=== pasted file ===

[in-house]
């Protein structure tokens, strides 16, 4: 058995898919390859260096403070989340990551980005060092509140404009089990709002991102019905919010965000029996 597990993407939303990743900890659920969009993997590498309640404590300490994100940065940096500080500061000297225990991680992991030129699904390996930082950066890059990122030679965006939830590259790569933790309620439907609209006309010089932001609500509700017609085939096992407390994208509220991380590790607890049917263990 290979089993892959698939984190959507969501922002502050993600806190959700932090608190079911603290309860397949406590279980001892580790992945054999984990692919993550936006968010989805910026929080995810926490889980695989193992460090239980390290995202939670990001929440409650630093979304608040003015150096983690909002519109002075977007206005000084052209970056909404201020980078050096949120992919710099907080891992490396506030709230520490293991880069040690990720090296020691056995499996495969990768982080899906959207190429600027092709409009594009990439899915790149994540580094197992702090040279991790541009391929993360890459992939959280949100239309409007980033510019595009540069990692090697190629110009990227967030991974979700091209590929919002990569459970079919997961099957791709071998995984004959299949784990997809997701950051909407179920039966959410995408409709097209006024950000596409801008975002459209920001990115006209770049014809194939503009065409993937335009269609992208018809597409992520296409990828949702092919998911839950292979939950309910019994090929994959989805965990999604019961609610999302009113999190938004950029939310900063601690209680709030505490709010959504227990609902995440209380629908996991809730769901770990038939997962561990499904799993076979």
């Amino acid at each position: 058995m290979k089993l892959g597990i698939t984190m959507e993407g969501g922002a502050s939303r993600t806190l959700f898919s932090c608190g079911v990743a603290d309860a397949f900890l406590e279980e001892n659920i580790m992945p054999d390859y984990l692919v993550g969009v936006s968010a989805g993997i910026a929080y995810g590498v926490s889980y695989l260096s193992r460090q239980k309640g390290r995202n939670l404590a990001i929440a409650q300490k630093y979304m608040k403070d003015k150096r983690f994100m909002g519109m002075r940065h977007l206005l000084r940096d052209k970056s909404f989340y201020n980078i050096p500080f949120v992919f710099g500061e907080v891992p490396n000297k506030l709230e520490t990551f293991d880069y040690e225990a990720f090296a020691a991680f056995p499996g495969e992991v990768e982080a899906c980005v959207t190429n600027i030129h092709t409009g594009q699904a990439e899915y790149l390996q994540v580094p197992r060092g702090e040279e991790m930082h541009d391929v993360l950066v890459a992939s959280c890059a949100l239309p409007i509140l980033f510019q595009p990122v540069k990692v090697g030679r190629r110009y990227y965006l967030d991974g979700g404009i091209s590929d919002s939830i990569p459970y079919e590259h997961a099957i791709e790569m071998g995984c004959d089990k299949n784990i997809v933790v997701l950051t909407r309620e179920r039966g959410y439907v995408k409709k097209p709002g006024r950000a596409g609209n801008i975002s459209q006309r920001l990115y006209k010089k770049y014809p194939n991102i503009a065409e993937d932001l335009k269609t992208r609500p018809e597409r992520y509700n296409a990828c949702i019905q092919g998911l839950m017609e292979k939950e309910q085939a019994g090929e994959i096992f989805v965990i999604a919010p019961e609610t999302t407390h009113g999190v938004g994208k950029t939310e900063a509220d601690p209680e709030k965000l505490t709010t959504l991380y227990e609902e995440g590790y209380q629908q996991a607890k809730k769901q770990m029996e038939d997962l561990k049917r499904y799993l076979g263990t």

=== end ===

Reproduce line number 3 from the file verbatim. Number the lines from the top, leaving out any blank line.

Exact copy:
């Amino acid at each position: 058995m290979k089993l892959g597990i698939t984190m959507e993407g969501g922002a502050s939303r993600t806190l959700f898919s932090c608190g079911v990743a603290d309860a397949f900890l406590e279980e001892n659920i580790m992945p054999d390859y984990l692919v993550g969009v936006s968010a989805g993997i910026a929080y995810g590498v926490s889980y695989l260096s193992r460090q239980k309640g390290r995202n939670l404590a990001i929440a409650q300490k630093y979304m608040k403070d003015k150096r983690f994100m909002g519109m002075r940065h977007l206005l000084r940096d052209k970056s909404f989340y201020n980078i050096p500080f949120v992919f710099g500061e907080v891992p490396n000297k506030l709230e520490t990551f293991d880069y040690e225990a990720f090296a020691a991680f056995p499996g495969e992991v990768e982080a899906c980005v959207t190429n600027i030129h092709t409009g594009q699904a990439e899915y790149l390996q994540v580094p197992r060092g702090e040279e991790m930082h541009d391929v993360l950066v890459a992939s959280c890059a949100l239309p409007i509140l980033f510019q595009p990122v540069k990692v090697g030679r190629r110009y990227y965006l967030d991974g979700g404009i091209s590929d919002s939830i990569p459970y079919e590259h997961a099957i791709e790569m071998g995984c004959d089990k299949n784990i997809v933790v997701l950051t909407r309620e179920r039966g959410y439907v995408k409709k097209p709002g006024r950000a596409g609209n801008i975002s459209q006309r920001l990115y006209k010089k770049y014809p194939n991102i503009a065409e993937d932001l335009k269609t992208r609500p018809e597409r992520y509700n296409a990828c949702i019905q092919g998911l839950m017609e292979k939950e309910q085939a019994g090929e994959i096992f989805v965990i999604a919010p019961e609610t999302t407390h009113g999190v938004g994208k950029t939310e900063a509220d601690p209680e709030k965000l505490t709010t959504l991380y227990e609902e995440g590790y209380q629908q996991a607890k809730k769901q770990m029996e038939d997962l561990k049917r499904y799993l076979g263990t």